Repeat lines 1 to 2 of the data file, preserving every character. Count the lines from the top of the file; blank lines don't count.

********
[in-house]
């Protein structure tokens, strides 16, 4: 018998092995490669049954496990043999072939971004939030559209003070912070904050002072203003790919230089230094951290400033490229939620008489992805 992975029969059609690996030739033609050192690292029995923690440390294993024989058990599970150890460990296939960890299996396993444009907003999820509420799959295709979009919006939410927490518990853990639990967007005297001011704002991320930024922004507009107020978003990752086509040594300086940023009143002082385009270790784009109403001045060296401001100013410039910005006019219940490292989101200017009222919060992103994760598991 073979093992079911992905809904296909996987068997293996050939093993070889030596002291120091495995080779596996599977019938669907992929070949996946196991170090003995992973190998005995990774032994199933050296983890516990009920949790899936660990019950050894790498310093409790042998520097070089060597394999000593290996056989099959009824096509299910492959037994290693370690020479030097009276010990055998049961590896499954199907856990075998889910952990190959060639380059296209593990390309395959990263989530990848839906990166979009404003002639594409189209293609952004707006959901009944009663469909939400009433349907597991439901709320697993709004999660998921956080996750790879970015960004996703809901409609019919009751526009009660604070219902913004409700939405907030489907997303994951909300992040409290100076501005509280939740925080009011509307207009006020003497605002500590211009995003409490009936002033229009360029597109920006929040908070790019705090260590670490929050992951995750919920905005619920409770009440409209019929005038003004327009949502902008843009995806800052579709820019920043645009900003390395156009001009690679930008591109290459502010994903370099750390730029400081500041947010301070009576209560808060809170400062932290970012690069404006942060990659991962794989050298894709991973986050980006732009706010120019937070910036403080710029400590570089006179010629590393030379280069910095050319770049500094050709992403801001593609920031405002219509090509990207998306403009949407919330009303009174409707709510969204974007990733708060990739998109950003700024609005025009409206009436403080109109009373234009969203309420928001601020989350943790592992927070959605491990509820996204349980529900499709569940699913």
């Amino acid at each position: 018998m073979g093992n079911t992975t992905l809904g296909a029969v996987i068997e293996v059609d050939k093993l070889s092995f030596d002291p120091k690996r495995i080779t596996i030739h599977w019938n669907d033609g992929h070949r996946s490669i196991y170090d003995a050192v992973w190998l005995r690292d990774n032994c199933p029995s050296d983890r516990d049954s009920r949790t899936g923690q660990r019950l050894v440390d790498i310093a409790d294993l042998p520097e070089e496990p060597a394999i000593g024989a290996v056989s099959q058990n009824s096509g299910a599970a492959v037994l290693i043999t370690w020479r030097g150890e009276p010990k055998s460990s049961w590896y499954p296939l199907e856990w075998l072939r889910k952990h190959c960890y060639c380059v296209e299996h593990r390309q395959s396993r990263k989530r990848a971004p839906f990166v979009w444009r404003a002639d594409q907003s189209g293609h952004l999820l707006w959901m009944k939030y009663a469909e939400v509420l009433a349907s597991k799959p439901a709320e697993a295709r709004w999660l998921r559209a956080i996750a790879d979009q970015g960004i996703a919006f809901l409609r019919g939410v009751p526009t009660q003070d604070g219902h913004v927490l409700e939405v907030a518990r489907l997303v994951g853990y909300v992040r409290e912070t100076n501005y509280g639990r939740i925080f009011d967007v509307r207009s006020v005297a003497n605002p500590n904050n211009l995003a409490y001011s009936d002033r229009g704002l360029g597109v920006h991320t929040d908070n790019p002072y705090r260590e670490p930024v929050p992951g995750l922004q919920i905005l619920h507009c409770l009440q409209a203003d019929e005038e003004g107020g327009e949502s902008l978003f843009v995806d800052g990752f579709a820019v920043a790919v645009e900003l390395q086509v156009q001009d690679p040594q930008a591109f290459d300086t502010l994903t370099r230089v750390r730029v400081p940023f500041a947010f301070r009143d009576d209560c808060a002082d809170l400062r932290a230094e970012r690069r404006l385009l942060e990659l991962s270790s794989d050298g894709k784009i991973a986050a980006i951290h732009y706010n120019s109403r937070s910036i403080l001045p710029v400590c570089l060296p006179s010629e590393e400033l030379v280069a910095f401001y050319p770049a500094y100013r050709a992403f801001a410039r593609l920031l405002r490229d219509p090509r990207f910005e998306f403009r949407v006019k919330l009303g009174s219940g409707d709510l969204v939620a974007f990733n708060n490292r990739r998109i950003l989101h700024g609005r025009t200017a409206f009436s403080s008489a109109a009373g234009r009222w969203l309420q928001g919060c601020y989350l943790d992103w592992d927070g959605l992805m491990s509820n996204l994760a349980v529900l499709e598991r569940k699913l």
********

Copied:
[in-house]
């Protein structure tokens, strides 16, 4: 018998092995490669049954496990043999072939971004939030559209003070912070904050002072203003790919230089230094951290400033490229939620008489992805 992975029969059609690996030739033609050192690292029995923690440390294993024989058990599970150890460990296939960890299996396993444009907003999820509420799959295709979009919006939410927490518990853990639990967007005297001011704002991320930024922004507009107020978003990752086509040594300086940023009143002082385009270790784009109403001045060296401001100013410039910005006019219940490292989101200017009222919060992103994760598991 073979093992079911992905809904296909996987068997293996050939093993070889030596002291120091495995080779596996599977019938669907992929070949996946196991170090003995992973190998005995990774032994199933050296983890516990009920949790899936660990019950050894790498310093409790042998520097070089060597394999000593290996056989099959009824096509299910492959037994290693370690020479030097009276010990055998049961590896499954199907856990075998889910952990190959060639380059296209593990390309395959990263989530990848839906990166979009404003002639594409189209293609952004707006959901009944009663469909939400009433349907597991439901709320697993709004999660998921956080996750790879970015960004996703809901409609019919009751526009009660604070219902913004409700939405907030489907997303994951909300992040409290100076501005509280939740925080009011509307207009006020003497605002500590211009995003409490009936002033229009360029597109920006929040908070790019705090260590670490929050992951995750919920905005619920409770009440409209019929005038003004327009949502902008843009995806800052579709820019920043645009900003390395156009001009690679930008591109290459502010994903370099750390730029400081500041947010301070009576209560808060809170400062932290970012690069404006942060990659991962794989050298894709991973986050980006732009706010120019937070910036403080710029400590570089006179010629590393030379280069910095050319770049500094050709992403801001593609920031405002219509090509990207998306403009949407919330009303009174409707709510969204974007990733708060990739998109950003700024609005025009409206009436403080109109009373234009969203309420928001601020989350943790592992927070959605491990509820996204349980529900499709569940699913």